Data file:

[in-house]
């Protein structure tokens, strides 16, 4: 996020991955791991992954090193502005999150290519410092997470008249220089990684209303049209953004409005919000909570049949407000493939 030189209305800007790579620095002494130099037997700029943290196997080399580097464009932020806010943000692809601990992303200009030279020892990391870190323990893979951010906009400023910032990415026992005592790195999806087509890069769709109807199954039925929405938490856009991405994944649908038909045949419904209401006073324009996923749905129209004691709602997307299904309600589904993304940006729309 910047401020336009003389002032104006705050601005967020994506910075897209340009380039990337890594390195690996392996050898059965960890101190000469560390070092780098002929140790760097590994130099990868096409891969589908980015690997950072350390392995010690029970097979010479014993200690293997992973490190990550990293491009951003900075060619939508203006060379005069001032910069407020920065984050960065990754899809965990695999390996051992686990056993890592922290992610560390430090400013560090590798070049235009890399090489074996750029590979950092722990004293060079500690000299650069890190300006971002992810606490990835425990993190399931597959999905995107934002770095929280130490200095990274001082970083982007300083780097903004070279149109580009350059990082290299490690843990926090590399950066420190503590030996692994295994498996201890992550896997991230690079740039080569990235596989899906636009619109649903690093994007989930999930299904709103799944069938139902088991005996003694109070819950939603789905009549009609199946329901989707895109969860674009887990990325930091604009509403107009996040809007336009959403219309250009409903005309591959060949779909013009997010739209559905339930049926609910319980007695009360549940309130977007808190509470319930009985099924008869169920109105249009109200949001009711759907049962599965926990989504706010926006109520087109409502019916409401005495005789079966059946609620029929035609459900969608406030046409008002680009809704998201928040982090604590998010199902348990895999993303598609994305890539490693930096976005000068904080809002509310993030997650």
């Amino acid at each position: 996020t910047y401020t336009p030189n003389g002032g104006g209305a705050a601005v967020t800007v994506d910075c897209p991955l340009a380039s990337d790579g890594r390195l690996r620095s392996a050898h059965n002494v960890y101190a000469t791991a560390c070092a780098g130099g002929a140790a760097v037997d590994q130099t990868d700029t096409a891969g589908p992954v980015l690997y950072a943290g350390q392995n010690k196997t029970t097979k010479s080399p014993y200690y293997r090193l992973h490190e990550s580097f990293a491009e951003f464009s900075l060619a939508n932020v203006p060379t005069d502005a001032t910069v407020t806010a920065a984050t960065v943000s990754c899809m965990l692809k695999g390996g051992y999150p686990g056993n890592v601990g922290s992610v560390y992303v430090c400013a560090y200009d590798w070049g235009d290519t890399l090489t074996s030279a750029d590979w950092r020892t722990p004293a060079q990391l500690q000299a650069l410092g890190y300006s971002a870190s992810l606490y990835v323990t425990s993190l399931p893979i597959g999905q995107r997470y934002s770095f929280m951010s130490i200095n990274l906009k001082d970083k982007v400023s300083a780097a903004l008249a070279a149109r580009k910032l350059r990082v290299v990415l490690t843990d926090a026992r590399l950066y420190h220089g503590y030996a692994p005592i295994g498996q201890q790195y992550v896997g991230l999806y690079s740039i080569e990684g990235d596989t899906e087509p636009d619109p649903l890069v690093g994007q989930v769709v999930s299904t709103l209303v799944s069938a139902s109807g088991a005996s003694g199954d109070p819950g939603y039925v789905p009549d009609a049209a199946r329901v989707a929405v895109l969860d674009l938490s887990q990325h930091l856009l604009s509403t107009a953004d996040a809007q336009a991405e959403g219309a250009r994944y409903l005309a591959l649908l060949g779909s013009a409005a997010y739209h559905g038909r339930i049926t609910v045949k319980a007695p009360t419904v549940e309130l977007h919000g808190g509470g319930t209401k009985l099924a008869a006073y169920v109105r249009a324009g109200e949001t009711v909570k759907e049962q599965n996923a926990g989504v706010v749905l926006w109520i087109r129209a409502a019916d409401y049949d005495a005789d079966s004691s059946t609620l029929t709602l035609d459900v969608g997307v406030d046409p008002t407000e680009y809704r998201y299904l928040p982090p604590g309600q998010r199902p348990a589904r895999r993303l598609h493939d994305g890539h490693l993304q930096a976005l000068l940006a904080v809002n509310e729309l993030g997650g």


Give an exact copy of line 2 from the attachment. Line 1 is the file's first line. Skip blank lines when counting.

């Protein structure tokens, strides 16, 4: 996020991955791991992954090193502005999150290519410092997470008249220089990684209303049209953004409005919000909570049949407000493939 030189209305800007790579620095002494130099037997700029943290196997080399580097464009932020806010943000692809601990992303200009030279020892990391870190323990893979951010906009400023910032990415026992005592790195999806087509890069769709109807199954039925929405938490856009991405994944649908038909045949419904209401006073324009996923749905129209004691709602997307299904309600589904993304940006729309 910047401020336009003389002032104006705050601005967020994506910075897209340009380039990337890594390195690996392996050898059965960890101190000469560390070092780098002929140790760097590994130099990868096409891969589908980015690997950072350390392995010690029970097979010479014993200690293997992973490190990550990293491009951003900075060619939508203006060379005069001032910069407020920065984050960065990754899809965990695999390996051992686990056993890592922290992610560390430090400013560090590798070049235009890399090489074996750029590979950092722990004293060079500690000299650069890190300006971002992810606490990835425990993190399931597959999905995107934002770095929280130490200095990274001082970083982007300083780097903004070279149109580009350059990082290299490690843990926090590399950066420190503590030996692994295994498996201890992550896997991230690079740039080569990235596989899906636009619109649903690093994007989930999930299904709103799944069938139902088991005996003694109070819950939603789905009549009609199946329901989707895109969860674009887990990325930091604009509403107009996040809007336009959403219309250009409903005309591959060949779909013009997010739209559905339930049926609910319980007695009360549940309130977007808190509470319930009985099924008869169920109105249009109200949001009711759907049962599965926990989504706010926006109520087109409502019916409401005495005789079966059946609620029929035609459900969608406030046409008002680009809704998201928040982090604590998010199902348990895999993303598609994305890539490693930096976005000068904080809002509310993030997650």